May 30th, 2012
So during this, My DIY Summer*, I vowed to begin my quest with my new-found fascination with concrete to try my hand at making some heavy pots. Thank goodness Lowe’s asked me to join their Lowe’s Creative Ideas bloggers group so I would have a deadline and a Lowe’s gift card as an incentive. You should check back here throughout the next few months, because there are more projects, giveaways and other bloggers’ projects to explore.
This rustic, but decorative, container fits right in with my garden decor. I found all the materials I didn’t already have on-hand at Lowe’s. The actual work time would, I would estimate, be about one hour. And the beauty of this project is that I now have the materials on-hand for other concrete projects. (I already have some started, so stay tuned for that.) Here’s how I did it.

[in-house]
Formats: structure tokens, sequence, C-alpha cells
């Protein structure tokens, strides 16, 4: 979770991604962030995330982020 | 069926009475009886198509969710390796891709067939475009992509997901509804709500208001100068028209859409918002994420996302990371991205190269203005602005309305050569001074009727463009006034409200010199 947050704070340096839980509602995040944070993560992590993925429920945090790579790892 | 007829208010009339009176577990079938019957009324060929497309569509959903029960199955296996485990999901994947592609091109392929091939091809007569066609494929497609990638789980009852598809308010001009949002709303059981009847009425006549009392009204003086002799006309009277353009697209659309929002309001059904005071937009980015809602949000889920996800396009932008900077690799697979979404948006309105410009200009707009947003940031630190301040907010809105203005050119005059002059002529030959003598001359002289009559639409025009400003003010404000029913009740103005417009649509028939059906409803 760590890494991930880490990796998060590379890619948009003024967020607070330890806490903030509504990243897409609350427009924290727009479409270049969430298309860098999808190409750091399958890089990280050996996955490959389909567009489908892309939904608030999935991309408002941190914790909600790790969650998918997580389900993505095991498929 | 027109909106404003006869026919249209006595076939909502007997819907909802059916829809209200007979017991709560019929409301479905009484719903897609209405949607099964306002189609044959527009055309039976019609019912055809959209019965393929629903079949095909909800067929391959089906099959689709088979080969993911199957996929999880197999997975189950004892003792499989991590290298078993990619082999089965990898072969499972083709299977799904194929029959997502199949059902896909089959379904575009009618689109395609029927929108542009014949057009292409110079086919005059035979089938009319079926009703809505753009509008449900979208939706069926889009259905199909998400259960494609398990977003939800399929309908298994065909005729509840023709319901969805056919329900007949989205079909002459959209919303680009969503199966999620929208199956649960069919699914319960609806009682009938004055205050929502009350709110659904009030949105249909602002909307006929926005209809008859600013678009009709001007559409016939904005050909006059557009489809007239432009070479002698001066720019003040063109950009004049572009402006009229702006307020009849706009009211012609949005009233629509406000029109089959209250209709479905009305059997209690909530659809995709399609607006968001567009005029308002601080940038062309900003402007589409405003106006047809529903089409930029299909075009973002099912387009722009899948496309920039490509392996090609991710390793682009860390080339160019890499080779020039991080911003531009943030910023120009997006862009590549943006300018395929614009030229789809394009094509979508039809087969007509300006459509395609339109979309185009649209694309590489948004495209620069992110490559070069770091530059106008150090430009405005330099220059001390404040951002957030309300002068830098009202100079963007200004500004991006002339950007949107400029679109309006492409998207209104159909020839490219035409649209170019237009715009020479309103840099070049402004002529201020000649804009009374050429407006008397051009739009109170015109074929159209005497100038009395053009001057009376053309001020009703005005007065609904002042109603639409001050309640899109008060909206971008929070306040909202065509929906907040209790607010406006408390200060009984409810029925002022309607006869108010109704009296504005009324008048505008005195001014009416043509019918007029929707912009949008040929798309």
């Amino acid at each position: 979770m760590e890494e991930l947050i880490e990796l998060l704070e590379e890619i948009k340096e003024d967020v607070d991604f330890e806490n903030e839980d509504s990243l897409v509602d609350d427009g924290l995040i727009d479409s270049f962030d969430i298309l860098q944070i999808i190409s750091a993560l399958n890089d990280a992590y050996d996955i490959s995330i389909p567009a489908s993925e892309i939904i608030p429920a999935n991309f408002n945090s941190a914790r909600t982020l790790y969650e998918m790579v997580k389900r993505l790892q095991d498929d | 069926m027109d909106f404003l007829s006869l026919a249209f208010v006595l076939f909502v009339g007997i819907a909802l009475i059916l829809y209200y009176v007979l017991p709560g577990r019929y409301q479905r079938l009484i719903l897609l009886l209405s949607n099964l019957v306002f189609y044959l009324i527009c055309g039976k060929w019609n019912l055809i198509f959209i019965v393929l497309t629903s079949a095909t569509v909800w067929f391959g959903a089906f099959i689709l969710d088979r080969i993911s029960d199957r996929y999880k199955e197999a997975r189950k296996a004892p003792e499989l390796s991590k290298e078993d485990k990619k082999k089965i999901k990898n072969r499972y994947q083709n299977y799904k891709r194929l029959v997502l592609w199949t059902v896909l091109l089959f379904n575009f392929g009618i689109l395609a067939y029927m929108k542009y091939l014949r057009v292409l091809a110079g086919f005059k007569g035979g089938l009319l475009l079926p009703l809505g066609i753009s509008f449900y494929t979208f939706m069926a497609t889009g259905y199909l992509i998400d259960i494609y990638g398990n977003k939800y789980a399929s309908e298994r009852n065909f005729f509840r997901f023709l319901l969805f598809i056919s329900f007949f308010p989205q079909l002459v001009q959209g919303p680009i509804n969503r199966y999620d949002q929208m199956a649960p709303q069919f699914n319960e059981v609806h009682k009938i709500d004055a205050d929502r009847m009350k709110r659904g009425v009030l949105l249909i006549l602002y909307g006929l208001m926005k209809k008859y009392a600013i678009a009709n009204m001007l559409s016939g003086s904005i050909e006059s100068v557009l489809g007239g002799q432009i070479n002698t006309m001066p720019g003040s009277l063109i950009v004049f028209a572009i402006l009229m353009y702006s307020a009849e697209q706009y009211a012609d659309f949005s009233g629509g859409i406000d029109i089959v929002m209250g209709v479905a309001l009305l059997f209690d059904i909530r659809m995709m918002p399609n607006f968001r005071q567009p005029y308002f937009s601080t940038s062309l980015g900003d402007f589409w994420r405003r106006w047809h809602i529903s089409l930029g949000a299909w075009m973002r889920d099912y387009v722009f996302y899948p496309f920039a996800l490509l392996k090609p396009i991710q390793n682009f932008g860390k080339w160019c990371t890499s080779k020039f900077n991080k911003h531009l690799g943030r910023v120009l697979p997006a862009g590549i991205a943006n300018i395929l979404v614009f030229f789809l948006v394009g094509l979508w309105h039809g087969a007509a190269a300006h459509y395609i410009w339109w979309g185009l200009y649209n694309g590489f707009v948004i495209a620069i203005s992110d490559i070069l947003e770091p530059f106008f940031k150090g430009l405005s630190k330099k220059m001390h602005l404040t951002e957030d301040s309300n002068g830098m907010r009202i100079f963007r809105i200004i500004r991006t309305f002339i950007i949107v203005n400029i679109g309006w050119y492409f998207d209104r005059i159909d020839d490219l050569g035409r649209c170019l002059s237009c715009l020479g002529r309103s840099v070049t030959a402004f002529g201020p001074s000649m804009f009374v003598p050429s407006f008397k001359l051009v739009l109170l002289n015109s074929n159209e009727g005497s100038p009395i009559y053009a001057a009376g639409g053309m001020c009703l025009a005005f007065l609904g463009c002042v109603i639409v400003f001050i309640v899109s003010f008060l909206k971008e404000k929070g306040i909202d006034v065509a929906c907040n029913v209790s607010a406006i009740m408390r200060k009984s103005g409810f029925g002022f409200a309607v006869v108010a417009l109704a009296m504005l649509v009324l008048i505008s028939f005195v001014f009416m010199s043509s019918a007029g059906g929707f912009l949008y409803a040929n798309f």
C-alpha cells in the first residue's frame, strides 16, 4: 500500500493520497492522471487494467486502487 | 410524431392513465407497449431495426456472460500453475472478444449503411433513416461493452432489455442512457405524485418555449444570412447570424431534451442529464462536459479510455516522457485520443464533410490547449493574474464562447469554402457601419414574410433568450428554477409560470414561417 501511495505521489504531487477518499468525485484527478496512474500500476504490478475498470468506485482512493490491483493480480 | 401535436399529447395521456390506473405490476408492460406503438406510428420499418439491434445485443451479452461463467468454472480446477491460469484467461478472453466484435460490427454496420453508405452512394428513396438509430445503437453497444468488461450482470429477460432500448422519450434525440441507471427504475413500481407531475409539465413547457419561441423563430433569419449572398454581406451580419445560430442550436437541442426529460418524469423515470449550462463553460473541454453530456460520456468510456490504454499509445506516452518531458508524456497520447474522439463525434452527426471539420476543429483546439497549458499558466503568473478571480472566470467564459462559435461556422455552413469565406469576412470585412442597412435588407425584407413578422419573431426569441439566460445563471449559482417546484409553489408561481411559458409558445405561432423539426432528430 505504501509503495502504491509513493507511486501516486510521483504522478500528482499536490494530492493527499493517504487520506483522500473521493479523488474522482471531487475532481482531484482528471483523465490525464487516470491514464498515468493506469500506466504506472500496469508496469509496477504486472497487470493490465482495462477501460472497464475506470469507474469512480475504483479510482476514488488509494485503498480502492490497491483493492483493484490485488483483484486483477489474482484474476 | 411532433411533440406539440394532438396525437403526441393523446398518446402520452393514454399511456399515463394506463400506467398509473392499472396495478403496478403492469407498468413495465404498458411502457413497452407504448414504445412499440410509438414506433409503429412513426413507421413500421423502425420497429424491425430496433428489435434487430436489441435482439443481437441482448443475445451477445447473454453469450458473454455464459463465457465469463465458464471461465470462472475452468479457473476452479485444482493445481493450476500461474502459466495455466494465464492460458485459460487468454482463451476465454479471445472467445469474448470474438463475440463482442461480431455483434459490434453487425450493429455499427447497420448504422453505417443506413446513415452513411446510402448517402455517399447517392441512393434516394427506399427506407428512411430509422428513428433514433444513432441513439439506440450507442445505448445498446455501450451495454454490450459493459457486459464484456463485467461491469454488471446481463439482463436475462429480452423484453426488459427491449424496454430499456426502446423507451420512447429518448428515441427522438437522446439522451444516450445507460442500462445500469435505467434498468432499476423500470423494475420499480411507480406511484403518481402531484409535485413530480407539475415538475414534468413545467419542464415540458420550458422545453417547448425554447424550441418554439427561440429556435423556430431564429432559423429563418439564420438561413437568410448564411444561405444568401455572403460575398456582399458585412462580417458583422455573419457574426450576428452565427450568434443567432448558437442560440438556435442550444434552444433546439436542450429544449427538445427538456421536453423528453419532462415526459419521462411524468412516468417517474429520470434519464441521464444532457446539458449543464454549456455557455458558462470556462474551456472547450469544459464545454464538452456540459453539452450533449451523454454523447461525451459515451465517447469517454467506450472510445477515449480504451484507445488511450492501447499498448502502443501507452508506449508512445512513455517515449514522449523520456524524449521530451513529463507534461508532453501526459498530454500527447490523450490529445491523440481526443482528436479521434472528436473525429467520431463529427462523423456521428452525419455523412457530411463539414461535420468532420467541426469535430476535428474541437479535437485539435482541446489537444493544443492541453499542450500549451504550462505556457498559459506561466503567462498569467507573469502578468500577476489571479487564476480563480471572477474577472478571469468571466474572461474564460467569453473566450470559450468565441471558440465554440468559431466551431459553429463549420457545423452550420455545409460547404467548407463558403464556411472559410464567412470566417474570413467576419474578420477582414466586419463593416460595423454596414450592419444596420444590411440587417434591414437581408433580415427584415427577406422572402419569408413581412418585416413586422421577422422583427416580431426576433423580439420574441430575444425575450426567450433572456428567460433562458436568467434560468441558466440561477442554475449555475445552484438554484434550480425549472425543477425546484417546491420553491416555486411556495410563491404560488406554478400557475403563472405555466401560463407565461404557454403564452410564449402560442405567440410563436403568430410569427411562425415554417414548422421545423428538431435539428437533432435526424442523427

Step 1. Assemble your supplies. Nearly all of these supplies can be purchased at Lowe’s. I give you the prices I paid below. My local Lowe’s gives military families a 10% discount, so bring your ID and make sure to ask.
Materials you will need include:
Total cost for out-of-pocket materials I didn’t have on-hand: $46.09. The real beauty is that I now have some of the materials to make other concrete projects. Stay tuned on that.
Step 2. Don your fetching safety mask and gloves before you even open the bag of concrete mix. Concrete is amazingly dusty and you don’t want to inhale this stuff into your lungs. If you get it on your skin, it is very caustic. Wash immediately and rinse with vinegar. Just wear gloves, okay?